Can Generic Neural Networks Estimate Numerosity Like Humans?
- Sharon Chen, Computer Science, Fu School of Engineering and Applied Science, Undergrad, Columbia University, New York, New York, United States
- Zhenglong Zhou, Department of Cognitive Science , Johns Hopkins University , Baltimore, Maryland, United States
- Mengting Fang, Beijing Normal University, School of Mathematical Science, Beijing, China
- Jay McClelland, Stanford University, Stanford, California, United States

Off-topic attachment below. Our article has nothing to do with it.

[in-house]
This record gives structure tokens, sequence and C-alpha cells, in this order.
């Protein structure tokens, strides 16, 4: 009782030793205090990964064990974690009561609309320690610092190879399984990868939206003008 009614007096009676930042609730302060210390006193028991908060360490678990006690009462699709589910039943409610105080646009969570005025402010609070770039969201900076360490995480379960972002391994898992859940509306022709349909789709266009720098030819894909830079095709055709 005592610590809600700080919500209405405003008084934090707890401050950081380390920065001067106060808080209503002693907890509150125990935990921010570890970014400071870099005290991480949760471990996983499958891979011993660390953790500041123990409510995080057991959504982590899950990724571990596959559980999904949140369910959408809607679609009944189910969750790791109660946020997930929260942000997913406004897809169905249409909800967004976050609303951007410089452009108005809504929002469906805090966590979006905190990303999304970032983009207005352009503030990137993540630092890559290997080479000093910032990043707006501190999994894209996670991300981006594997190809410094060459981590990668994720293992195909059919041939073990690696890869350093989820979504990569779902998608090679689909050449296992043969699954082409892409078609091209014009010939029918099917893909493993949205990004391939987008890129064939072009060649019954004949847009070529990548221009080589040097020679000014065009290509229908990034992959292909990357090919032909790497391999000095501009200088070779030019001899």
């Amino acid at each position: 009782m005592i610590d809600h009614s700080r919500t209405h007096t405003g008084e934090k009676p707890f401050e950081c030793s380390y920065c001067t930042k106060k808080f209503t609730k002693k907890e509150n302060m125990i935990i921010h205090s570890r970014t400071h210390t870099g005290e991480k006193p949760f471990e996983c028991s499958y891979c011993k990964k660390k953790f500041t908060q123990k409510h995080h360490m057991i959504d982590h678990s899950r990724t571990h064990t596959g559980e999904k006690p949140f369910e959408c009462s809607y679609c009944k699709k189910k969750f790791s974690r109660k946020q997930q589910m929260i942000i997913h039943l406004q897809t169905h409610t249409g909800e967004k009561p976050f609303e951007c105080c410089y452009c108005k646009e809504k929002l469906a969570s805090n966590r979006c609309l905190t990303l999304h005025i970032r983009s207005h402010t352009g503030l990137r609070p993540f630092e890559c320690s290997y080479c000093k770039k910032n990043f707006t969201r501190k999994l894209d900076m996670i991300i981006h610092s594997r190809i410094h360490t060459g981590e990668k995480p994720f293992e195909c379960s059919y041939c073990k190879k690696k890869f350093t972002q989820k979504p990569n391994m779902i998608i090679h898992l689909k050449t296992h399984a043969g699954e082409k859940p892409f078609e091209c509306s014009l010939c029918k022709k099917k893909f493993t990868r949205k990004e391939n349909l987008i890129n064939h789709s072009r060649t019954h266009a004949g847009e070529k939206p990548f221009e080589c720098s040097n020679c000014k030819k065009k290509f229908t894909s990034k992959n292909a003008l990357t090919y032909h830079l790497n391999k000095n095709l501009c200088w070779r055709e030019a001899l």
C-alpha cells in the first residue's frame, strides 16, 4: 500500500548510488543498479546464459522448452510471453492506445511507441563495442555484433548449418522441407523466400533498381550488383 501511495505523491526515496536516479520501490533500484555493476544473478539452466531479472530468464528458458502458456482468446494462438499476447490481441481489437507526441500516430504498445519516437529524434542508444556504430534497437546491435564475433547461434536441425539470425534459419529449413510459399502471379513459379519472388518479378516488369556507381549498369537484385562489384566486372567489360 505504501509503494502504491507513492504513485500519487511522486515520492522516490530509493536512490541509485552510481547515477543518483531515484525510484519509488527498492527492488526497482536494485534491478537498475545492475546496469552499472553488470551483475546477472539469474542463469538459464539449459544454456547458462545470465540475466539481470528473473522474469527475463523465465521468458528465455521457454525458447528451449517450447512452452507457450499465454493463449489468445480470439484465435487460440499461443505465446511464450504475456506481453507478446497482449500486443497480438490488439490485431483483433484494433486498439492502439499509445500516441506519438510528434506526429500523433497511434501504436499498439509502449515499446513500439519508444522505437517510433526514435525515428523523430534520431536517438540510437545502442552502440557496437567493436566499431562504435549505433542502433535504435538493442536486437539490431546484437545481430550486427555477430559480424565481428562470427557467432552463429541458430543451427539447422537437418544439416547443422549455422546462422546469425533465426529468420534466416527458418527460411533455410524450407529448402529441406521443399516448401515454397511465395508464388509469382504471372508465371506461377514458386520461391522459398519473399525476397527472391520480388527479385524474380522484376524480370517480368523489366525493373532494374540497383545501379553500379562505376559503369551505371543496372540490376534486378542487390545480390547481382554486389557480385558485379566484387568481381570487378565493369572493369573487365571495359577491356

AbstractResearchers exploring mathematical abilities have proposed that humans and animals possess an approximate number system (ANS) that enables them to estimate numerosities in visual displays. Experimental data shows that estimation responses exhibit a constant coefficient of variation (CV: ratio of variability of the estimates to their mean) for numerosities larger than four, and a constant CV has been taken as a signature characteristic of the innate ANS. For numerosities up to four, however, humans often produce error-free responses, suggesting the presence of estimation mechanisms distinct from the ANS specialized for this 'subitizing range'. We explored whether a constant CV might arise from learning in generic neural networks using widely-used neural network learning procedures. We find that our networks exhibit a flat CV for numerosities larger than 4, but do not do so robustly for smaller numerosities. Our findings are consistent with the idea that approximate number estimation may not require innate specialization for number, while also supporting the view that a process different from the one we model may underlie estimation responses for N less than or equal to 4.
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